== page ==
January 1, 1975 to December 31, 1983: 7%

January 1, 1984 to June 30, 1996: 8%

July 1, 1996 or later: 9%

State Police after July 1, 1996: 12%

In addition to the percentages listed above, anyone who entered the system January 1, 1979 or later will pay an extra 2% for any salary they earn above $30,000.00.

Can I withdraw money from my account?

If you separate from state service, you may request to withdraw the contributions you have made into your annuity savings account. Once you take a refund, you are no longer a member of the system. You may request a direct refund or a rollover of your funds to an eligible retirement account.

Can I take a loan from the funds in my account?

No, state law does not allow you to borrow from your annuity savings account under any circumstances.

What happens to this account if I leave my job but don’t retire?

You have a couple of options. You can take a refund of your account or roll it over to an eligible retirement account, or you can leave the funds on account with the Board. If you take a direct refund, we have to deduct 20% for federal taxes and you may be assessed a 10% IRS penalty for early withdrawal depending on your age. You can avoid the taxes and penalties with a rollover. If you leave your funds here, your account will earn interest for up to two years after your last date on the payroll. Accounts stop earning interest after two years. Leaving your funds on account with the Board preserves your current membership rights. In certain instances, if you have vested and separate from service you may defer the start of a retirement allowance until a future date.

Can I get credit for my service if I get a job working in municipal or county government?

If you separate from state service and continue working in the public sector in Massachusetts, i.e. working for city, town, municipal or county government, your contributions and service credit will be transferred to your new retirement system.  If you had such service prior to joining the MSERS you should contact the Board to determine if it is service that qualifies to be transferred or may be added by way of a service purchase.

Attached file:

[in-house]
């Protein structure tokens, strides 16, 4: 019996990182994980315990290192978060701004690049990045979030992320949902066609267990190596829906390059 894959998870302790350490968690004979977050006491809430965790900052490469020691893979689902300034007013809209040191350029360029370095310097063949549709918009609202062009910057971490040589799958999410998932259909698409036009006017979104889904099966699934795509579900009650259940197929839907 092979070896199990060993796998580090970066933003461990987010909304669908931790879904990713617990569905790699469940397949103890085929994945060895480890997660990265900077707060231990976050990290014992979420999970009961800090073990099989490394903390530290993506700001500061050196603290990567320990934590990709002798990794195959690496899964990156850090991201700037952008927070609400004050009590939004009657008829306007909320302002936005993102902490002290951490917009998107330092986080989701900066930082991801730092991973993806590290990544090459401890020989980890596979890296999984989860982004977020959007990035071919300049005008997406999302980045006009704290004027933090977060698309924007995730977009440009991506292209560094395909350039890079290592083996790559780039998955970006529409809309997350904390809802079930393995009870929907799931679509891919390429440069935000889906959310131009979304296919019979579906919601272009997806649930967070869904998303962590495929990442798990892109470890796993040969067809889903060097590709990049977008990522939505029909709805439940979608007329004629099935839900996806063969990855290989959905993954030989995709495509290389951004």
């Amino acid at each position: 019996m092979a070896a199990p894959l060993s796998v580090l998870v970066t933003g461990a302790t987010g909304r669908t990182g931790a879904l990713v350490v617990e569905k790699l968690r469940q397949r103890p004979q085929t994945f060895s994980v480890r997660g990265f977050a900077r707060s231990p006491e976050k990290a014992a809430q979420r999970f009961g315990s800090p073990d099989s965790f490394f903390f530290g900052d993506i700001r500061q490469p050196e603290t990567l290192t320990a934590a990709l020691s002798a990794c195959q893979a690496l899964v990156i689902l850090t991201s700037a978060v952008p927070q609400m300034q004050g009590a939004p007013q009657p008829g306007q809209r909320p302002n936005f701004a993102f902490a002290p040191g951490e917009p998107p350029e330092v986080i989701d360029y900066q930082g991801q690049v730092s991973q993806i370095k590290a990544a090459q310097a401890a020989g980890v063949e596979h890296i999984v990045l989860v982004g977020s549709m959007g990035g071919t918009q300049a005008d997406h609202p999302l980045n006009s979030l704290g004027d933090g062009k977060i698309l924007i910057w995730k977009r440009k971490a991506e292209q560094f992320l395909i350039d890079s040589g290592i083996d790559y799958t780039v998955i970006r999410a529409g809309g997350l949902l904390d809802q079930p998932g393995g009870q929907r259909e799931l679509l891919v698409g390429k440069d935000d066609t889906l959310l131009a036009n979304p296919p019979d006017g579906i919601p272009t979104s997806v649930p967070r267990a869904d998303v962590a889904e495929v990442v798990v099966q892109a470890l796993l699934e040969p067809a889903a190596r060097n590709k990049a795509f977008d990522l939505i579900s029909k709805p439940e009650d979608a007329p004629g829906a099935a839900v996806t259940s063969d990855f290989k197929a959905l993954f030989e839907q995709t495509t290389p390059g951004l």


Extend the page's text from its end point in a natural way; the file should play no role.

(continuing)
Who receives the funds in my account if I pass away prior to retiring?

If you are an active or inactive member of the MSERS with funds on account, your beneficiaries on file will receive a refund or rollover of your account at the time of your death (M.G.L. c.32, §11(2)). However, if you have a beneficiary who is eligible for a lifetime pension benefit, such as a spouse, that individual may receive a monthly retirement allowance instead [M.G.L. c.32 §12(2)(d)].

What type of account is this?

Your annuity savings fund is considered a 401(a) retirement plan under section 414(d) of the Internal Revenue Code.

Why is the interest rate so low?

The interest rate is set in accordance with the provisions of M.G.L. c. 32, §22(6)(b) and is obtained from the average rates paid on individual savings accounts by a representative sample of no less than 10 financial institutions. The Public Employee Retirement Administration Commission (PERAC) sets the rate in consultation with the Commissioner of Banks. Anyone who voluntarily separates from state service with less than 10 years of creditable service will receive 3% interest on their contributions.